Ottawa's Festival of Ideas Since 1997

Helping to Finish Einstein's Revolution

 

 

Lee Smolin strode onto the stage to face his audience, a man on a mission. His posture suggested it was a mission he did not expect to see completed in his lifetime. Smolin is a renowned physicist in pursuit of a holy grail of physics. His goal is of both quantum and cosmic proportions — a theory unifying the very small with the very large, as expressed in his new book Einstein's Unfinished Revolution. The event was hosted by Stephen Brockwell, a man uniquely skilled at steering conversation away from dense thickets of terminology. But for the occasional jargon, Smolin’s tale was elegantly and accessible. His tranquil voice belied a fiery passion to solve one of the toughest problem in intellectual history: unifying quantum mechanics with general relativity. This challenge is a nut that Einstein himself had failed to crack, leaving it to be resolved by future generations of scientists. While much progress has been made, a final theory eludes us. Smolin believes he can tell us why. 

Einstein’s revolution began with his theory of general relativity — a theory governing the very large. Shortly after scientists began developing theories of the very small - that of the spooky quantum realm. Here, Smolin has a bone to pick with theories of phenomena that depend on the presence of an observer. Considered mind-dependent, he calls these theories “anti-realist.” Smolin believes such theories should be exchanged for ‘realist’ views, like those we have of the atomic world. This view of realism has been criticized, with some voices arguing that science should only be evidence-dependent. Regardless, scientists agree that a grand theory of everything still waits to be discovered. Opinions differ on how to arrive there.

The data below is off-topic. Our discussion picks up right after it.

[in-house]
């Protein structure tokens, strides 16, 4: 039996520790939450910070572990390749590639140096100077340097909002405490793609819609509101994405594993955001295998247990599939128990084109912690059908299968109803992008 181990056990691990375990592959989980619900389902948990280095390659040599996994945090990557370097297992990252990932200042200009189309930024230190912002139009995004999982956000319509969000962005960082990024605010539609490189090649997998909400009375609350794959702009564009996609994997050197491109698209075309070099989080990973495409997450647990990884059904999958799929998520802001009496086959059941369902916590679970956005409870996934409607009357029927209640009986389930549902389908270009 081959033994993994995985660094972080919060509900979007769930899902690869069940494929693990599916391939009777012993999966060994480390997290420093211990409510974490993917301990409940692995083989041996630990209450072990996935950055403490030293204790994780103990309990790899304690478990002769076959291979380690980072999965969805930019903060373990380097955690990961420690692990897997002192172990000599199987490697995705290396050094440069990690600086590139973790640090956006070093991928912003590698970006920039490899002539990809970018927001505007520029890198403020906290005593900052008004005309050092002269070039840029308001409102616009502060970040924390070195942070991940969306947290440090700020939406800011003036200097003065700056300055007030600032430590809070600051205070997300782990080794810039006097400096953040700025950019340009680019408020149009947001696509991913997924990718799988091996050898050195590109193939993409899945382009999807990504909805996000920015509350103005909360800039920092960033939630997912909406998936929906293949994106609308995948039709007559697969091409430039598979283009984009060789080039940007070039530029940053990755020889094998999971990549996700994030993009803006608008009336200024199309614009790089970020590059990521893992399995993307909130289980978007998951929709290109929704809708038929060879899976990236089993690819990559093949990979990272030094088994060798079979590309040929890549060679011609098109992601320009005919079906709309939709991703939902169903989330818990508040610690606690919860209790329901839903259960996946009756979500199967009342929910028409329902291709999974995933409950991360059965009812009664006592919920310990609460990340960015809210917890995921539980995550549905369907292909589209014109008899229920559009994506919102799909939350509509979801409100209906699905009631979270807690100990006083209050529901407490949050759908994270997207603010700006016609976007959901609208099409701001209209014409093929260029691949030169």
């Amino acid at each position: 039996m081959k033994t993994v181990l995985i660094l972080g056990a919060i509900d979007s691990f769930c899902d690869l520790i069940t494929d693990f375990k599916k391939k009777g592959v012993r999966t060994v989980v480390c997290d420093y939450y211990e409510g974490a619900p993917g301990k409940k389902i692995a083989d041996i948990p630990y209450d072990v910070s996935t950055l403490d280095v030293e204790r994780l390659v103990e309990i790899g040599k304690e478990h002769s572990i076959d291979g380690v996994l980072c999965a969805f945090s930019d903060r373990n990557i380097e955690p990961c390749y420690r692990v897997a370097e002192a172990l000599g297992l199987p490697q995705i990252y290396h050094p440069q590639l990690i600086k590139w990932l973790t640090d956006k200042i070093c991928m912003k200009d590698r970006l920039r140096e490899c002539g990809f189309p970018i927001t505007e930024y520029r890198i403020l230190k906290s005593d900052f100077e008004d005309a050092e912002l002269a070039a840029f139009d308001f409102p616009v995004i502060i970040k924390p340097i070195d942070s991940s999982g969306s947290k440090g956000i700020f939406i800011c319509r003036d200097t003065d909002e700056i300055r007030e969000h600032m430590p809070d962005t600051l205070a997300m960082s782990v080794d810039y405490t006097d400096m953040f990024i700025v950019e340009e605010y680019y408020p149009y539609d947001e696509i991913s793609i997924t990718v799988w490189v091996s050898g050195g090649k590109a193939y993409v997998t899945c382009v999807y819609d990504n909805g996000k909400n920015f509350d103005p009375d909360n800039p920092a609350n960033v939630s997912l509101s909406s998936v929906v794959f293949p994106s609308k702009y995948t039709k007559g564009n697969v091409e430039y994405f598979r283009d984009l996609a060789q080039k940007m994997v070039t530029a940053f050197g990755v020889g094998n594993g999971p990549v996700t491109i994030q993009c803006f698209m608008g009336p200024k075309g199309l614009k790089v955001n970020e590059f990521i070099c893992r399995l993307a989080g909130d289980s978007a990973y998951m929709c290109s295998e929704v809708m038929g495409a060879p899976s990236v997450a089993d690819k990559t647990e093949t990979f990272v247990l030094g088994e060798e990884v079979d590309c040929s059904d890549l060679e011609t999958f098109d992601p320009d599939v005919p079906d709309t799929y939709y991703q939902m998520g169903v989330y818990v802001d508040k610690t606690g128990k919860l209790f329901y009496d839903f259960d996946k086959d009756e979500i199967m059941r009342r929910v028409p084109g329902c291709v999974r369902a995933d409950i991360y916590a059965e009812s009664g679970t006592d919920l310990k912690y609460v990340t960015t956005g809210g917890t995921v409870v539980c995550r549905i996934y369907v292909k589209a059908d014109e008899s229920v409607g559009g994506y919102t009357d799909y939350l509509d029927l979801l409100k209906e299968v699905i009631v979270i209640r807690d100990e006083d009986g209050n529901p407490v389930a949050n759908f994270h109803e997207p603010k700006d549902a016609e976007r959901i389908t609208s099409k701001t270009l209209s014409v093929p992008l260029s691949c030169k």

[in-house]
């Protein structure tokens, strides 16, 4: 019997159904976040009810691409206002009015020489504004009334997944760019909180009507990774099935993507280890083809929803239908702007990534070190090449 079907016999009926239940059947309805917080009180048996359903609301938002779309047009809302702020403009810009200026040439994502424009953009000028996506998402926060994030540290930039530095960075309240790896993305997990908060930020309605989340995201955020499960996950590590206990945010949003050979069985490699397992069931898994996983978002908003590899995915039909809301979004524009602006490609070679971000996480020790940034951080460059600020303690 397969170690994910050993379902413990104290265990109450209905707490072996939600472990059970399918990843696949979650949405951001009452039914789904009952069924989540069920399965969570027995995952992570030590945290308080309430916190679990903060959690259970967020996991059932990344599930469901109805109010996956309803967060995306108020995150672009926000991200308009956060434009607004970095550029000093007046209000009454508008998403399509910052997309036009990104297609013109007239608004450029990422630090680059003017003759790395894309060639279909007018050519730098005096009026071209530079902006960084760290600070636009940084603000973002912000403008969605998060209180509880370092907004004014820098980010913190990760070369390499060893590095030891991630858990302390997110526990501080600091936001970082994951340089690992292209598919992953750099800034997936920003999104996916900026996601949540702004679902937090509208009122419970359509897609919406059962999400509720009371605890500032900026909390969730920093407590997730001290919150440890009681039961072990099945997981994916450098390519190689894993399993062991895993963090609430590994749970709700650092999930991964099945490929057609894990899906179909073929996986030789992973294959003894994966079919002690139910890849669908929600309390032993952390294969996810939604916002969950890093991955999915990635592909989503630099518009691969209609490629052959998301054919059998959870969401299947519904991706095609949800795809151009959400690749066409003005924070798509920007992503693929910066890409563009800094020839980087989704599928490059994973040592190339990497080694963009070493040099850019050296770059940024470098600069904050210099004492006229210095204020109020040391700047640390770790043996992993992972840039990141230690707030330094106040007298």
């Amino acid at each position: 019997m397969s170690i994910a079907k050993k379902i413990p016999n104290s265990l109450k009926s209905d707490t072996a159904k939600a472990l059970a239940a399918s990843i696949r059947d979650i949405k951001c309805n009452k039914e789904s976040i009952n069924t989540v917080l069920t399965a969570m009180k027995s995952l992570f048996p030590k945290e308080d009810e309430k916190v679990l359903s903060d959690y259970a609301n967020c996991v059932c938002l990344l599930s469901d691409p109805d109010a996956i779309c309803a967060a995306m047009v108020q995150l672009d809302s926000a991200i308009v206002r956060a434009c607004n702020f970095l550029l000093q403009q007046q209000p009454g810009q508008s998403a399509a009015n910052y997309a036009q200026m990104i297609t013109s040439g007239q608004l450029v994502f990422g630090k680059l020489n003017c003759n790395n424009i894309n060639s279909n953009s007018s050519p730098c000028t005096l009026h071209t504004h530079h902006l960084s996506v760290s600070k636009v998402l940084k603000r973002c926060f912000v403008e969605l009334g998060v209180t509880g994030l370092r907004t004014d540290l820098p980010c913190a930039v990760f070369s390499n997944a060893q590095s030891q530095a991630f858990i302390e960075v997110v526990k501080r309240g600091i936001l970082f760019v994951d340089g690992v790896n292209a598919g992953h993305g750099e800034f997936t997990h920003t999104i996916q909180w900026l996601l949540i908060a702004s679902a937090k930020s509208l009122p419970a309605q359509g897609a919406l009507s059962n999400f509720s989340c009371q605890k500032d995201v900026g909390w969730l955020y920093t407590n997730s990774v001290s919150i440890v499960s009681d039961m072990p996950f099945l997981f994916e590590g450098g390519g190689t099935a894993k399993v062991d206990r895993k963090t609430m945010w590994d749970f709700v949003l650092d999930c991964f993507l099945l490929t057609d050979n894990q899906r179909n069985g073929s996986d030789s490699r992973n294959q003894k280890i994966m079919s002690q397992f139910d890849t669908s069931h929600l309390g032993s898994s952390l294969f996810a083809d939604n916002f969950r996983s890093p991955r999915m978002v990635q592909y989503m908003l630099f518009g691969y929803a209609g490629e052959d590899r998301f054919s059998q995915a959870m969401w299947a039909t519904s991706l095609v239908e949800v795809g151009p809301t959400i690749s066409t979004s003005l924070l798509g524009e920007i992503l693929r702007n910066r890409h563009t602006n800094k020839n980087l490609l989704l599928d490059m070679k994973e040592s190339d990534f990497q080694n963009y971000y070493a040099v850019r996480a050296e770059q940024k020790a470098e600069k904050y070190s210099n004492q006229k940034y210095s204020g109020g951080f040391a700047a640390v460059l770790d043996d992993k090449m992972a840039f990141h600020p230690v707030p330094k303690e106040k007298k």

In Einstein’s Unfinished Revolution, Lee Smolin proclaims he has found the pieces of the map, hidden within the history of physics. When pieced together, he says, they will guide our way to the final treasure. Smolin recognizes that this will take unconventional thinking. He calls on fellow physicists to remove their anti-realist blinders and move past their theoretical entrenchment.
As much as Smolin departs from mainstream science, he is in line with the history of scientific thought. There was a time in the history of every modern idea when it once seemed daring and unconventional. It has been those who set sail from familiar thinking who opened new continents of thought. 

 

Whether one agrees with him or not, Smolin stood on stage with an intellectual bravery to be admired. The history of progress has been marked by such deviations from the norm. It is an intellectual heritage that Einstein knew well as he advanced ideas that forever changed the direction of thought. How fitting it would be if completing Einstein’s revolution meant once again turning the world on its head.